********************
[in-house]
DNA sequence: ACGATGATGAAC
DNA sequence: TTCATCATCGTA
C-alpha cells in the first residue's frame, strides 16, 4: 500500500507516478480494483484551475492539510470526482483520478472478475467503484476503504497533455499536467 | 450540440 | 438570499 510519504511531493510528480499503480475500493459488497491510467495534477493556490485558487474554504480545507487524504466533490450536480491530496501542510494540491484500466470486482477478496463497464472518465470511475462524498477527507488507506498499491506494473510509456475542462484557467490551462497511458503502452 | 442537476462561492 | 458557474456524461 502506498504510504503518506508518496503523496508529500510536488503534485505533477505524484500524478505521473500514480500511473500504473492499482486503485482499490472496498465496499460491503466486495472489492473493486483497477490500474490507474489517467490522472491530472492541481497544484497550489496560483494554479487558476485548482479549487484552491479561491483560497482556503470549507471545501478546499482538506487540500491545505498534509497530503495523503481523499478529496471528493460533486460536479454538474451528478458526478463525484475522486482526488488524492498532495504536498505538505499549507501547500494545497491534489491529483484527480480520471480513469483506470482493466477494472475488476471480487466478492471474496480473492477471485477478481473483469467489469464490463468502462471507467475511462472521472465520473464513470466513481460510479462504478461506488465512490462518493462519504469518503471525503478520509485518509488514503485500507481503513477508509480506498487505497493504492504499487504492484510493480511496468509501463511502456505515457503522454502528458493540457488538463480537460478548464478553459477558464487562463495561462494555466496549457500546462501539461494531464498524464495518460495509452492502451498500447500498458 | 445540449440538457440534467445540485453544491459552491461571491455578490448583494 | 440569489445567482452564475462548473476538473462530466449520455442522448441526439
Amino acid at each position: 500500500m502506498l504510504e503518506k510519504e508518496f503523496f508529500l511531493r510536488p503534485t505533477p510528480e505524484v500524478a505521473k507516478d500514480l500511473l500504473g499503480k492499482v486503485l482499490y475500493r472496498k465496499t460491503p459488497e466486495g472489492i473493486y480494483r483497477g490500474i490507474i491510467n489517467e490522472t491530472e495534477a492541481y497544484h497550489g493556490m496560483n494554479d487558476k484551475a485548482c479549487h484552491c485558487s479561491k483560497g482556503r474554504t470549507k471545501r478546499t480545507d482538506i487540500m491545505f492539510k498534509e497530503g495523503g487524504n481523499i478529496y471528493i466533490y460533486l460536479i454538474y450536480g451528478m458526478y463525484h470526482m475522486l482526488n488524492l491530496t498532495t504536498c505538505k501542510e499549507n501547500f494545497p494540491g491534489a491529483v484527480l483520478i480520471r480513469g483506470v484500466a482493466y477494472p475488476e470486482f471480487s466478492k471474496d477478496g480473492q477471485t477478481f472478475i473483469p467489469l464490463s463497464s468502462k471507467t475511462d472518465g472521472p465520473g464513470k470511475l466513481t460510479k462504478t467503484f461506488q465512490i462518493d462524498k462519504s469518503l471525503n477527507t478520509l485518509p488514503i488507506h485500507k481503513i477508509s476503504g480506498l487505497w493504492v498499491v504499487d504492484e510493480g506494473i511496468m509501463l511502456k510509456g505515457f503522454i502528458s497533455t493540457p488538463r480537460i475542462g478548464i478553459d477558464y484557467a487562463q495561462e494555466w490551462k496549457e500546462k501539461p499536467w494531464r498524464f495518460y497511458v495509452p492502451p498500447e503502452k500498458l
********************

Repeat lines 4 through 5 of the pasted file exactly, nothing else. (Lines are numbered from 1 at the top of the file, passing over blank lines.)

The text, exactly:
C-alpha cells in the first residue's frame, strides 16, 4: 500500500507516478480494483484551475492539510470526482483520478472478475467503484476503504497533455499536467 | 450540440 | 438570499 510519504511531493510528480499503480475500493459488497491510467495534477493556490485558487474554504480545507487524504466533490450536480491530496501542510494540491484500466470486482477478496463497464472518465470511475462524498477527507488507506498499491506494473510509456475542462484557467490551462497511458503502452 | 442537476462561492 | 458557474456524461 502506498504510504503518506508518496503523496508529500510536488503534485505533477505524484500524478505521473500514480500511473500504473492499482486503485482499490472496498465496499460491503466486495472489492473493486483497477490500474490507474489517467490522472491530472492541481497544484497550489496560483494554479487558476485548482479549487484552491479561491483560497482556503470549507471545501478546499482538506487540500491545505498534509497530503495523503481523499478529496471528493460533486460536479454538474451528478458526478463525484475522486482526488488524492498532495504536498505538505499549507501547500494545497491534489491529483484527480480520471480513469483506470482493466477494472475488476471480487466478492471474496480473492477471485477478481473483469467489469464490463468502462471507467475511462472521472465520473464513470466513481460510479462504478461506488465512490462518493462519504469518503471525503478520509485518509488514503485500507481503513477508509480506498487505497493504492504499487504492484510493480511496468509501463511502456505515457503522454502528458493540457488538463480537460478548464478553459477558464487562463495561462494555466496549457500546462501539461494531464498524464495518460495509452492502451498500447500498458 | 445540449440538457440534467445540485453544491459552491461571491455578490448583494 | 440569489445567482452564475462548473476538473462530466449520455442522448441526439
Amino acid at each position: 500500500m502506498l504510504e503518506k510519504e508518496f503523496f508529500l511531493r510536488p503534485t505533477p510528480e505524484v500524478a505521473k507516478d500514480l500511473l500504473g499503480k492499482v486503485l482499490y475500493r472496498k465496499t460491503p459488497e466486495g472489492i473493486y480494483r483497477g490500474i490507474i491510467n489517467e490522472t491530472e495534477a492541481y497544484h497550489g493556490m496560483n494554479d487558476k484551475a485548482c479549487h484552491c485558487s479561491k483560497g482556503r474554504t470549507k471545501r478546499t480545507d482538506i487540500m491545505f492539510k498534509e497530503g495523503g487524504n481523499i478529496y471528493i466533490y460533486l460536479i454538474y450536480g451528478m458526478y463525484h470526482m475522486l482526488n488524492l491530496t498532495t504536498c505538505k501542510e499549507n501547500f494545497p494540491g491534489a491529483v484527480l483520478i480520471r480513469g483506470v484500466a482493466y477494472p475488476e470486482f471480487s466478492k471474496d477478496g480473492q477471485t477478481f472478475i473483469p467489469l464490463s463497464s468502462k471507467t475511462d472518465g472521472p465520473g464513470k470511475l466513481t460510479k462504478t467503484f461506488q465512490i462518493d462524498k462519504s469518503l471525503n477527507t478520509l485518509p488514503i488507506h485500507k481503513i477508509s476503504g480506498l487505497w493504492v498499491v504499487d504492484e510493480g506494473i511496468m509501463l511502456k510509456g505515457f503522454i502528458s497533455t493540457p488538463r480537460i475542462g478548464i478553459d477558464y484557467a487562463q495561462e494555466w490551462k496549457e500546462k501539461p499536467w494531464r498524464f495518460y497511458v495509452p492502451p498500447e503502452k500498458l